It’s hard to imagine becoming disabled, and harder still to think about it lasting more than a few weeks. But serious disabilities can last years, or even a lifetime. That’s why you should know if your disability insurance policy offers long-term or short-term benefits, and understand the difference between them.

What’s the difference?

Long-term and short-term disability policies have different purposes. Short-term disability income insurance is designed to pay benefits sooner and for a shorter period of time than long-term disability income insurance.

Under the terms of your disability insurance policy, you’ll have to wait for a certain amount of time after you become disabled before receiving benefits. Some policies, typically short-term policies, even offer two waiting periods — a shorter one for accidents and a longer one for illness. Depending on the terms of the policy, your waiting period for short-term benefits will generally range from 0 to 14 days. Your long-term policy waiting period can range anywhere from 30 to 720 days, although a 90-day waiting period is most common.

If you experience a disability, you’ll receive benefits until you recover or reach a certain maximum. The maximum is usually up to two years for a short-term policy. However, many of these policies only pay benefits for three months to one year. On the other hand, long-term disability policies generally pay benefits for a far longer period. In some cases, these policies will pay for more than two years, up to age 65, or even for your lifetime.

Where can I buy disability insurance?

You can buy disability income insurance through:

  • A private company that sells individual policies.
  • An association that offers policies as a benefit of membership.
  • Your employer, who may offer you a certain amount of disability insurance at no cost as part of your employee benefits package.

Should I buy long-term or short-term disability income insurance?

If you have to choose just one, it generally makes more sense to buy long-term disability coverage. That’s because you may be able to financially survive a disability in the short-term, even without insurance. Long-term disabilities, on the other hand, can seriously threaten your finances if you do not have insurance.

Consider the following before you decide on the type of insurance you’re going to buy:

  • Other kinds of protection. If you become disabled, you may be eligible for benefits from a government-sponsored disability insurance program like Social Security or workers’ compensation. Your employer may also provide coverage — although companies tend to offer short-term coverage more frequently than long-term coverage. Don’t buy a policy that duplicates coverage you already have elsewhere.
  • The type of coverage you can afford. Short-term coverage is typically less expensive than long-term coverage because benefits are paid for a shorter period of time.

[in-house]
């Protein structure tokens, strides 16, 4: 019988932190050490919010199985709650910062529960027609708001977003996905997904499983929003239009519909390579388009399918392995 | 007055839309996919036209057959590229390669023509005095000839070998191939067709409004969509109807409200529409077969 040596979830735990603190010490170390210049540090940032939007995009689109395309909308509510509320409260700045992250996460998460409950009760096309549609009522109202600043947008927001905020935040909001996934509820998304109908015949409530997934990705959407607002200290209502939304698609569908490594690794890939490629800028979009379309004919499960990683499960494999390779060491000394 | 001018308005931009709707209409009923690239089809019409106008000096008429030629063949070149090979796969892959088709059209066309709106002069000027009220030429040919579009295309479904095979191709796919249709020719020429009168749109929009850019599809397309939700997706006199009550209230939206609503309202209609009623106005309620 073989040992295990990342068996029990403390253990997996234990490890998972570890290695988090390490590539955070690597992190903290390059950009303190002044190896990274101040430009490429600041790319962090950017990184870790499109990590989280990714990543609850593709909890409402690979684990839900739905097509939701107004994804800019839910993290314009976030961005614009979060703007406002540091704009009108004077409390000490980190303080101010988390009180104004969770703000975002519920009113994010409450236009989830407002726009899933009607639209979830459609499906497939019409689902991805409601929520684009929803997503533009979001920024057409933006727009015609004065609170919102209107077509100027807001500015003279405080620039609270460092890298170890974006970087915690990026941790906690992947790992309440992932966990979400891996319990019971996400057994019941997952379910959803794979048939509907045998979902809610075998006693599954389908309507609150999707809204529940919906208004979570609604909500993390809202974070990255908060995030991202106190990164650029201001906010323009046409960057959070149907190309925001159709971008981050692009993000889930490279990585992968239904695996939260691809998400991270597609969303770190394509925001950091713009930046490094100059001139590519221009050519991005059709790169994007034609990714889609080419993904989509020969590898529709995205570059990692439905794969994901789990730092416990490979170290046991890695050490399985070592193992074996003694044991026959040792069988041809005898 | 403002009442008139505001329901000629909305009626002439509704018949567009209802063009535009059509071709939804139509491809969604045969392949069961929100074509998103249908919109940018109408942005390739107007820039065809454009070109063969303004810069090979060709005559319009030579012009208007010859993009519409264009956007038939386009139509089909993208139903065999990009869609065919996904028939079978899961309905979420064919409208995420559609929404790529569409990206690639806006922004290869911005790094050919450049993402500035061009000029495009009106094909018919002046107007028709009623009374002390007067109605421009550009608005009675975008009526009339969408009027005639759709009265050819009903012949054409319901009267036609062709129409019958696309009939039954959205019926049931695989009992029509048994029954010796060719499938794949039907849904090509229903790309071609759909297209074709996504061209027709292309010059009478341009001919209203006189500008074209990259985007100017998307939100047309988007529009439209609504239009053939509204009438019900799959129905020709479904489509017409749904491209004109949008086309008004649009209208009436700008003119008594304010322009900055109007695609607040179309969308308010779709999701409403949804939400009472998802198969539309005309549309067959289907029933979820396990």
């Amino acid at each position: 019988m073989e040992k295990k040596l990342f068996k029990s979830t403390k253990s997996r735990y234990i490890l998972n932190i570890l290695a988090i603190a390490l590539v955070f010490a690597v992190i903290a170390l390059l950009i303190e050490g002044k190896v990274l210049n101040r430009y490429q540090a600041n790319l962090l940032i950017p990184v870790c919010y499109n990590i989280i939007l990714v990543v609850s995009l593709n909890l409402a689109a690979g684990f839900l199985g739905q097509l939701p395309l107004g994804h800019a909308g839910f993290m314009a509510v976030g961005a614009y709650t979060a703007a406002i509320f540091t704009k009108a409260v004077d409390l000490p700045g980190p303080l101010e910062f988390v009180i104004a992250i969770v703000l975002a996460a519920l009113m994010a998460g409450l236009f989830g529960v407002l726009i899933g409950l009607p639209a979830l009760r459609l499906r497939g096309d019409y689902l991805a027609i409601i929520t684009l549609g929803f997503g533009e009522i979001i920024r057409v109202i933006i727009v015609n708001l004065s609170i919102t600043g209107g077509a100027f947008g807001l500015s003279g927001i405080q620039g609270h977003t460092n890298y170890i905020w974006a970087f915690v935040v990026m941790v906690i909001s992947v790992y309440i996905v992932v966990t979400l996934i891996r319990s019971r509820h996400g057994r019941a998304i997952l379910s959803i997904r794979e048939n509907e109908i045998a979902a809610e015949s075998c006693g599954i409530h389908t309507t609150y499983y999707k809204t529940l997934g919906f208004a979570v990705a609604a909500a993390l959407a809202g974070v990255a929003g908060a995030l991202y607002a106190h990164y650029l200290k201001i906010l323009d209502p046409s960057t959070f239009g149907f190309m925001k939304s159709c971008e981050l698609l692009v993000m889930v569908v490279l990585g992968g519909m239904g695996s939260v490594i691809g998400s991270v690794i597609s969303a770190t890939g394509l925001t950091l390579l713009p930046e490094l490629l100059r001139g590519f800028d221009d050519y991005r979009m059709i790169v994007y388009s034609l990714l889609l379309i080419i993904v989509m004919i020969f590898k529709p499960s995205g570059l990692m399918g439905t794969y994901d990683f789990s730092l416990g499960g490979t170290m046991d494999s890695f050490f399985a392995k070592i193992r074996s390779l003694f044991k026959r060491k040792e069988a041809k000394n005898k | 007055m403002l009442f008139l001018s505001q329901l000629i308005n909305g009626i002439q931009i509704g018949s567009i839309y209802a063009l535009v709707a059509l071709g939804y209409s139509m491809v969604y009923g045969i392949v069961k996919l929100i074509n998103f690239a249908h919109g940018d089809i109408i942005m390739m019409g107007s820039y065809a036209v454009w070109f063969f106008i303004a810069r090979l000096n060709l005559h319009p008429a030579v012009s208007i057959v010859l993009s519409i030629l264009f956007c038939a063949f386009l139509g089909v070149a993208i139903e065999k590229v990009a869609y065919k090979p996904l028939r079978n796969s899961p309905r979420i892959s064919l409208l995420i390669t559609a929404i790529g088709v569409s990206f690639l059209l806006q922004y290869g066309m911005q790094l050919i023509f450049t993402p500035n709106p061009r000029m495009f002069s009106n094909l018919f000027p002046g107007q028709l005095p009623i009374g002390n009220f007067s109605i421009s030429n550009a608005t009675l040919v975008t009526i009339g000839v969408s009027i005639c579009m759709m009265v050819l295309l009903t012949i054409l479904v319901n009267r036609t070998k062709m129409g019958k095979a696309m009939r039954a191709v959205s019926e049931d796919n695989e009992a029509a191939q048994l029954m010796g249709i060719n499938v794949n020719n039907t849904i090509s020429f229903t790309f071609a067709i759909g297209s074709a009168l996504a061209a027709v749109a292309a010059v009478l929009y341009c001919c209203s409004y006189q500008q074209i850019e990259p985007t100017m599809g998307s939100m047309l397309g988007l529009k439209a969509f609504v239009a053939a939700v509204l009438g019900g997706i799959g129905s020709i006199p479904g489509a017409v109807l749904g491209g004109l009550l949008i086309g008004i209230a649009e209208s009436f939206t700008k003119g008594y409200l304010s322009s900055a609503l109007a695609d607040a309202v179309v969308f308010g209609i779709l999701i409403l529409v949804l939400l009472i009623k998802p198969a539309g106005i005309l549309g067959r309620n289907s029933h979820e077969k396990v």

• Other sources of income. Do you have other sources of income that could help you through a short-term disability that prevented you from working? Examples include savings and investments, or perhaps a spouse’s paycheck. Look at your current resources to help determine if you could weather the storm on your own, or if you’d need insurance to help keep you afloat.

How much disability insurance should I buy?

The amount of insurance you need depends on the amount of monthly expenses you would need to cover if you were unable to work. To help figure this out, start by totaling up your monthly expenses. Then, figure out which expenses might be reduced or eliminated if you become disabled. Some examples include buying new clothes for the office, commuting fees, or meals at restaurants. Be aggressive with reducing or eliminating potential expenses, as some disability insurance policies will only allow you to purchase coverage that equals up to 60% of your current income. If you have a budget, going through each line item can be a good place to start your analysis.

Once you’ve done this, subtract the expenses you anticipate being reduced or eliminated from your current monthly expenses. This should give you a general idea of how much money you’d need to get by in the event of disability. The gap between your projected expenses and any remaining income you’d have if you were unable to work will help you figure out how much disability insurance per month you’d want to buy.

Disability income insurance may cost you money up front, but it can save you much more in the long run if you experience a disability that keeps you from working for any period of time. Consider your risks, understand your options, and decide if and which type of disability insurance is right for your personal situation.


Part of this content has been contributed by Broadridge Investor Communication Solutions, Inc.